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Venice greeted us with rain and cool (compared to Milan) weather. Taking advantage of the short line for the campanile at San Marco, we decided to wait over the rain at the observation deck.

Last time we were in Venice with my wife, we also went up the campanile on the first day of our trip, which, in fact, was our first-ever day in Italy. It was the middle of a summer, the air was brutally hot and humid, and there was not a cloud in the sky. That is how I remember it now – I should revisit my pictures, because they tend to help me keep, if not form, better memories of past events.

Today, my expectations of the photo opportunities were low. In fact, a sign at the entrance to the campanile warned, in several languages, that the conditions were foggy, rainy, windy, and the visibility was poor. So, we basically went up there to wait over the rain.

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But it tuned out that the weather and the lighting conditions were changing every minutes. The wind scattered the clouds, the rain stopped, and we even saw a beautiful rainbow on the background of the lively sky with tremendous clouds. I couldn’t wish for a better lighting and scenery. Unexpectedly, it turned out that the timing of our visit to the campanile was perfect.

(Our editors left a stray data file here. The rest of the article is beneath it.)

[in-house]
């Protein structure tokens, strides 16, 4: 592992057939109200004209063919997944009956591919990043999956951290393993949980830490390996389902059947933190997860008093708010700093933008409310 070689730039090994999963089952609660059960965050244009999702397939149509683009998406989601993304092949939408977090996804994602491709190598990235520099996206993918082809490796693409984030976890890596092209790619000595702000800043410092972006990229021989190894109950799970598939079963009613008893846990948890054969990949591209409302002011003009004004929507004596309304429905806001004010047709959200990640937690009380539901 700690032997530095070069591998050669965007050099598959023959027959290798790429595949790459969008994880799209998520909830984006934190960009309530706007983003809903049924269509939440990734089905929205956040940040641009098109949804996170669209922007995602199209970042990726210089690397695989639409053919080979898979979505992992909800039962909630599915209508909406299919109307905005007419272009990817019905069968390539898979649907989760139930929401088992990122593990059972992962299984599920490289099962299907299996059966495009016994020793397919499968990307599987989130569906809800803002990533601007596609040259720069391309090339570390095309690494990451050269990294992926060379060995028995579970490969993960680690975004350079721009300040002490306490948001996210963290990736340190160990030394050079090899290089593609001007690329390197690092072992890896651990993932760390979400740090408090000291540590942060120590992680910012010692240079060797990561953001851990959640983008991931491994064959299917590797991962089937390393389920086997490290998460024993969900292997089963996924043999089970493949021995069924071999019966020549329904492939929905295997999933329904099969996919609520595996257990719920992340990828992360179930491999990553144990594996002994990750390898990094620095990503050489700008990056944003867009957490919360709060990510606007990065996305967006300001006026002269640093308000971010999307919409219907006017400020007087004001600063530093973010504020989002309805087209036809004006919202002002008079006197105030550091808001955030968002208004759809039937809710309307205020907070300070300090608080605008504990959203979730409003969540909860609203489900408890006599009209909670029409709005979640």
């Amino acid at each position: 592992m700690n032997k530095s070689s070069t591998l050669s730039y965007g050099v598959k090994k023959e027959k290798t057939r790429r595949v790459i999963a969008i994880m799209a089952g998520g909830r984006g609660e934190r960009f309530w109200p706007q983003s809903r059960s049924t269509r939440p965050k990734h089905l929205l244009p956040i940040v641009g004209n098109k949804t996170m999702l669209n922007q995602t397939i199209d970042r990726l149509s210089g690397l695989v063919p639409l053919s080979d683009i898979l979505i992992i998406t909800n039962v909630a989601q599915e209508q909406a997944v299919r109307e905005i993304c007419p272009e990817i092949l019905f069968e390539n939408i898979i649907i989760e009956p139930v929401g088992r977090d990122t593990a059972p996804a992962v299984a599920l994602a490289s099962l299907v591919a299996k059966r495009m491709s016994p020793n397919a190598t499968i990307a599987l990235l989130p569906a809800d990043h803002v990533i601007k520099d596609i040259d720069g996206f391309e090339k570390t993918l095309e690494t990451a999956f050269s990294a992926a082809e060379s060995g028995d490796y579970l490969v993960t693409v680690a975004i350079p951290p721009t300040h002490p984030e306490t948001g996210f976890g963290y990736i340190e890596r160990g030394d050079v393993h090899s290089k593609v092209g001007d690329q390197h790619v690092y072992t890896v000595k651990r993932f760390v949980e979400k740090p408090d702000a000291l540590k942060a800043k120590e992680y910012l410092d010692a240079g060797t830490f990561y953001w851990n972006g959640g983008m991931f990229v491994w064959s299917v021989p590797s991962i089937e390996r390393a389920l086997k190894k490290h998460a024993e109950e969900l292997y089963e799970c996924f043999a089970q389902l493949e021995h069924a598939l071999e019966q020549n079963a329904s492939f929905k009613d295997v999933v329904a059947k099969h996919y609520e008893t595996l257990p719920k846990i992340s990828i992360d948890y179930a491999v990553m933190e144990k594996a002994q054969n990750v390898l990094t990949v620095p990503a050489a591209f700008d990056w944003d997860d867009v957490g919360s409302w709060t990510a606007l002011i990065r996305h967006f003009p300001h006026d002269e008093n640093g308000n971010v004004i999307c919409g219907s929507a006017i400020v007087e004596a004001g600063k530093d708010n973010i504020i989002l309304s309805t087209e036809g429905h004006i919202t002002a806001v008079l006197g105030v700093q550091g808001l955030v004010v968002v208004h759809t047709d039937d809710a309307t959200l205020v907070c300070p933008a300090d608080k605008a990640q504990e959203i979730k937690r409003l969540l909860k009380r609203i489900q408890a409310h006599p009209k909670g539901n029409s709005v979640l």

And of course this time I had a much more capable camera – a Sony a7RII, which has a sensor that blows my old Canon 5D Mark II out of the water both in terms of resolution and dynamic range – perfect for the contrasty cityscape. I still carry the very same two lenses that I brought to the campanile nearly eight years ago – Canon’s 70-200 f/2.8L IS and 16-35 f/2.8L. They are still doing a good job, although the wide lens is showing its limitations in terms of sharpness on the Sony’s high-resolution sensor. This shows that optics doesn’t age nearly fast as electronics. Sadly, this also shows that we age pretty fast – just to think of it: eight years have past since I was shooting the very same scenery, and it seems just like yesterday!

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